As the new school year begins, many counties are looking at ways to keep students in class and out of jail by employing the use of civil citations instead of arrests for minor, non-violent offenses. Orange County is one central Florida district pledging to increase their use of civil citations in an intentional effort to reduce the number of children with criminal records.
“Rather than arresting children, we are using civil citations in the law enforcement community in much larger numbers than have previously been used in Central Florida,” Superintendent Barbara Jenkins said.
Orange County issued civil citations to 48 percent of the youths who were eligible during the 2016-17 fiscal year, compared with 54 percent statewide, according to the Florida Department of Juvenile Justice.
Issuing a civil citation, rather than making an arrest, helps keep students in class, Jenkins said, and students who enter the criminal justice system are less likely to finish school.
The agreement, signed last year, also says administrators and school resource officers should discuss petty misconduct and non-violent misdemeanors on their campuses, and if they agree, the school should handle the matter. Jenkins also said law enforcement agencies have agreed not to arrest students on-campus for crimes that occur off-campus.
Orange schools reported 6.4 arrests per 1,000 students during the 2015-16 school year, according to data from the Department of Juvenile Justice. Compared with the state’s other urban counties, Orange had fewer arrests per student than Hillsborough and Pinellas, but more than Miami-Dade, Broward, Palm Beach and Duval.
The district has already started issuing civil citations instead of arrests and had a 30 percent decrease of in-school arrests last year, said Bryan Holmes, chief of the Orange County Public Schools police department.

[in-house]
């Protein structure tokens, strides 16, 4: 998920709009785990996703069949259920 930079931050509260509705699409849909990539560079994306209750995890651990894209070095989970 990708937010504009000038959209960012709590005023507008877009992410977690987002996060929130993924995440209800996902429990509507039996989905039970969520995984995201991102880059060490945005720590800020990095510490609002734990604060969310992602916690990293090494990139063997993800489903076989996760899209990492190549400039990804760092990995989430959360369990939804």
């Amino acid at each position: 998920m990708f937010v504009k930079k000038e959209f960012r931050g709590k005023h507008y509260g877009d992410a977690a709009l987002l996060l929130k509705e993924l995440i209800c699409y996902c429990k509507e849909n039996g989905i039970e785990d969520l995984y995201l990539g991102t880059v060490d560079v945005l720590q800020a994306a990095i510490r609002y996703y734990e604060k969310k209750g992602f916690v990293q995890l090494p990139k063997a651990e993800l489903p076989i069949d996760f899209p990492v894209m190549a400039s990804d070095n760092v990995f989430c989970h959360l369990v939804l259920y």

“This is not to say that we will avoid addressing serious crime — please, don’t think we’re going to make any excuses for that,” he said.
Daniel Dawson, administrative circuit judge for Orange County Juvenile court, said most teenagers who receive civil citations get back on track and stay out of the criminal justice system.
But during the past 20 to 30 years, he’s seen teenagers in court for matters that would likely have been handled by their school principals in the past. That’s partly because victims and their parents are more likely to push for arrests, he said.
“Thirty or 40 years ago they would make the kids go shake hands, now they want them charged with battery,” Dawson said.
He also said the schools have played a role.
“I do think some of the schools sometimes started going into a mindset that it was safest just to let law enforcement handle it, and let them take the kid away, than it was to just try and deal with it in the office,” Dawson said. Orlando Sentinel
See how your county used civil citations in this 2016 report.